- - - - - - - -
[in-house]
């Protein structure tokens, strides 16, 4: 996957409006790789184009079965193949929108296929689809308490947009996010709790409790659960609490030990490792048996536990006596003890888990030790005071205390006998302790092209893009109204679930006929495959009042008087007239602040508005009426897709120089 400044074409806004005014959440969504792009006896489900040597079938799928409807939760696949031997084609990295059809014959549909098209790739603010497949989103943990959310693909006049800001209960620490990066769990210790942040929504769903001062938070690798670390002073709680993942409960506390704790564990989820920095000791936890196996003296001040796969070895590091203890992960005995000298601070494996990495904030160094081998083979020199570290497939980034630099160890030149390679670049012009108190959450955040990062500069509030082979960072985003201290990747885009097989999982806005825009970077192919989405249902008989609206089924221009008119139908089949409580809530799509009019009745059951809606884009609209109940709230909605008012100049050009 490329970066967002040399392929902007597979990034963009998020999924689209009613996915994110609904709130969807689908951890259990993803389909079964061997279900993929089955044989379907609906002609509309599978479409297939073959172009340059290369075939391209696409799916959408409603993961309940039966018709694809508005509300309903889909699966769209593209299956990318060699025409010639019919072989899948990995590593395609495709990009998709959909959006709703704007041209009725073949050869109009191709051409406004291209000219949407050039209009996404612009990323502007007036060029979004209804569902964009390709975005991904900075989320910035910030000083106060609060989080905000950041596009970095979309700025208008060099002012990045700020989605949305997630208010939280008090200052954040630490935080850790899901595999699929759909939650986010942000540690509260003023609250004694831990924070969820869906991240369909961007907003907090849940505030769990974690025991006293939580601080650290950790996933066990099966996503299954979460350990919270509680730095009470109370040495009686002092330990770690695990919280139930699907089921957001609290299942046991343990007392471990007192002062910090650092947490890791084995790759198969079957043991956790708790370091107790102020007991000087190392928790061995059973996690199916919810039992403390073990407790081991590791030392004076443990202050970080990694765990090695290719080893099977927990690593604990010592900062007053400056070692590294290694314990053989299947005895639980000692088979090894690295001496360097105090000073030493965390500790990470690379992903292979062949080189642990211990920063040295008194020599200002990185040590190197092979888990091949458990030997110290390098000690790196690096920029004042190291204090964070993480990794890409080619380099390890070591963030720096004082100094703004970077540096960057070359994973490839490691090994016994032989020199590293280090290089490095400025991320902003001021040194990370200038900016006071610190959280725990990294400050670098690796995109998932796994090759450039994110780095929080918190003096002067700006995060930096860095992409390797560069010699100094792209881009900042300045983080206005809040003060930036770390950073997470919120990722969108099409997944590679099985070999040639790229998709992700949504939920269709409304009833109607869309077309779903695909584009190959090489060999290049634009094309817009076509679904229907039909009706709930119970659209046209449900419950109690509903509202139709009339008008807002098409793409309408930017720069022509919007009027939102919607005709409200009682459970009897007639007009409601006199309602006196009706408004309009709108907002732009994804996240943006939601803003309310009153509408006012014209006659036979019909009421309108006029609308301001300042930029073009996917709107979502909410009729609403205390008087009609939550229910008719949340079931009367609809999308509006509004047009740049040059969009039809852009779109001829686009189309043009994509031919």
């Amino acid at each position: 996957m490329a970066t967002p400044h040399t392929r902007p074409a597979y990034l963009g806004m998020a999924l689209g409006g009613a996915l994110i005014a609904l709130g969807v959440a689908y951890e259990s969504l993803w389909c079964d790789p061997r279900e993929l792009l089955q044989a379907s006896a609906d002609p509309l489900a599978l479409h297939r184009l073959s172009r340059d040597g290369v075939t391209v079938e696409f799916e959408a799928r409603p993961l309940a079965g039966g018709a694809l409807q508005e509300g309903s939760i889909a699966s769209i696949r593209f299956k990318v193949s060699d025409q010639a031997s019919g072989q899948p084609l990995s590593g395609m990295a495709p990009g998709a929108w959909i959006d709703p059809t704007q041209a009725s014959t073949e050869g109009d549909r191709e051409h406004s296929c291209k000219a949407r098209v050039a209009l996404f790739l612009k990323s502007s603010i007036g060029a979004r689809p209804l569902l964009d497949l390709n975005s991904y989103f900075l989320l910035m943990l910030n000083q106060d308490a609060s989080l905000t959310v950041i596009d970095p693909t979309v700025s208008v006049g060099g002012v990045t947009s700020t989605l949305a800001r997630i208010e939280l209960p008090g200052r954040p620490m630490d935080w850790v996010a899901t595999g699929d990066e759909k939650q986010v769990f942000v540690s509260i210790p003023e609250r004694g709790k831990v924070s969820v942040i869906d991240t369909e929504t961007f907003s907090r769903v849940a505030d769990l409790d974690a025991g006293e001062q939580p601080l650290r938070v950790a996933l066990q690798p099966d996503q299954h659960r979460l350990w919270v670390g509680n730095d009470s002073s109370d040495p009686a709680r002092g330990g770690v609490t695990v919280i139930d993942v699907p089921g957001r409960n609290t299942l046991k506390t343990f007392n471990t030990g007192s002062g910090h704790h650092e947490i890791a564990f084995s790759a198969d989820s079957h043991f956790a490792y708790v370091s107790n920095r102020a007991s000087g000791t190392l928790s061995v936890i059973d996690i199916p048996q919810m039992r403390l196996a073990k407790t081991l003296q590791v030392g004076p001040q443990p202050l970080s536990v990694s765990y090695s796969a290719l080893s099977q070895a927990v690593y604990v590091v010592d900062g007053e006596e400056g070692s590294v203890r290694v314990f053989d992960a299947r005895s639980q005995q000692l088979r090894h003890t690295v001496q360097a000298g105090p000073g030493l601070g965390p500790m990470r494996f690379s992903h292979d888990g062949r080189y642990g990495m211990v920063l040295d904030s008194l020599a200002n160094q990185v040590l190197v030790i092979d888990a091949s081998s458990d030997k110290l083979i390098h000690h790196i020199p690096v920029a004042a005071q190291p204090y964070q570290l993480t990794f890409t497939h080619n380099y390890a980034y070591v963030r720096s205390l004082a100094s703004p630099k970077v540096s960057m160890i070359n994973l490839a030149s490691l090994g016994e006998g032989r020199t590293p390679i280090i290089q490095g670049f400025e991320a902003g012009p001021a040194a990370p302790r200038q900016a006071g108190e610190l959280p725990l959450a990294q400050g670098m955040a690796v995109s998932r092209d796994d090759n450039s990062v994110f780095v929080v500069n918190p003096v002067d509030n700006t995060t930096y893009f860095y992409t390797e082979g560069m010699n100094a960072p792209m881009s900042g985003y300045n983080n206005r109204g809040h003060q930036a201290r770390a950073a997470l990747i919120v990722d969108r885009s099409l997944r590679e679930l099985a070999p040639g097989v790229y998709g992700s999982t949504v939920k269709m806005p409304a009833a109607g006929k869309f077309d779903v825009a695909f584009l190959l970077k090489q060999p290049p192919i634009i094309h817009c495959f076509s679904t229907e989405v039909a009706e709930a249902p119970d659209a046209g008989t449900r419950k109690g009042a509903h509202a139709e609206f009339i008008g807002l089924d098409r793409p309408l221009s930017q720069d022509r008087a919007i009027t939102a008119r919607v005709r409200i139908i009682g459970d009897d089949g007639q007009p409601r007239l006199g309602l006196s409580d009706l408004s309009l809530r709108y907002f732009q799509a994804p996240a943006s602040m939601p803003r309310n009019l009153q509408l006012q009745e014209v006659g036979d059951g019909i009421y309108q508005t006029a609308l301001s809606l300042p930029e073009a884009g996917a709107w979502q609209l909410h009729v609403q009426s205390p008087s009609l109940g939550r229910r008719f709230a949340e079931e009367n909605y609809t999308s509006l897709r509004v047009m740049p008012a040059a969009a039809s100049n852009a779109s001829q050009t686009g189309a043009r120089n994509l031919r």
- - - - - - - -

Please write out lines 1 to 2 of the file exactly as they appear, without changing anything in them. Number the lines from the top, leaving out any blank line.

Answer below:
[in-house]
């Protein structure tokens, strides 16, 4: 996957409006790789184009079965193949929108296929689809308490947009996010709790409790659960609490030990490792048996536990006596003890888990030790005071205390006998302790092209893009109204679930006929495959009042008087007239602040508005009426897709120089 400044074409806004005014959440969504792009006896489900040597079938799928409807939760696949031997084609990295059809014959549909098209790739603010497949989103943990959310693909006049800001209960620490990066769990210790942040929504769903001062938070690798670390002073709680993942409960506390704790564990989820920095000791936890196996003296001040796969070895590091203890992960005995000298601070494996990495904030160094081998083979020199570290497939980034630099160890030149390679670049012009108190959450955040990062500069509030082979960072985003201290990747885009097989999982806005825009970077192919989405249902008989609206089924221009008119139908089949409580809530799509009019009745059951809606884009609209109940709230909605008012100049050009 490329970066967002040399392929902007597979990034963009998020999924689209009613996915994110609904709130969807689908951890259990993803389909079964061997279900993929089955044989379907609906002609509309599978479409297939073959172009340059290369075939391209696409799916959408409603993961309940039966018709694809508005509300309903889909699966769209593209299956990318060699025409010639019919072989899948990995590593395609495709990009998709959909959006709703704007041209009725073949050869109009191709051409406004291209000219949407050039209009996404612009990323502007007036060029979004209804569902964009390709975005991904900075989320910035910030000083106060609060989080905000950041596009970095979309700025208008060099002012990045700020989605949305997630208010939280008090200052954040630490935080850790899901595999699929759909939650986010942000540690509260003023609250004694831990924070969820869906991240369909961007907003907090849940505030769990974690025991006293939580601080650290950790996933066990099966996503299954979460350990919270509680730095009470109370040495009686002092330990770690695990919280139930699907089921957001609290299942046991343990007392471990007192002062910090650092947490890791084995790759198969079957043991956790708790370091107790102020007991000087190392928790061995059973996690199916919810039992403390073990407790081991590791030392004076443990202050970080990694765990090695290719080893099977927990690593604990010592900062007053400056070692590294290694314990053989299947005895639980000692088979090894690295001496360097105090000073030493965390500790990470690379992903292979062949080189642990211990920063040295008194020599200002990185040590190197092979888990091949458990030997110290390098000690790196690096920029004042190291204090964070993480990794890409080619380099390890070591963030720096004082100094703004970077540096960057070359994973490839490691090994016994032989020199590293280090290089490095400025991320902003001021040194990370200038900016006071610190959280725990990294400050670098690796995109998932796994090759450039994110780095929080918190003096002067700006995060930096860095992409390797560069010699100094792209881009900042300045983080206005809040003060930036770390950073997470919120990722969108099409997944590679099985070999040639790229998709992700949504939920269709409304009833109607869309077309779903695909584009190959090489060999290049634009094309817009076509679904229907039909009706709930119970659209046209449900419950109690509903509202139709009339008008807002098409793409309408930017720069022509919007009027939102919607005709409200009682459970009897007639007009409601006199309602006196009706408004309009709108907002732009994804996240943006939601803003309310009153509408006012014209006659036979019909009421309108006029609308301001300042930029073009996917709107979502909410009729609403205390008087009609939550229910008719949340079931009367609809999308509006509004047009740049040059969009039809852009779109001829686009189309043009994509031919």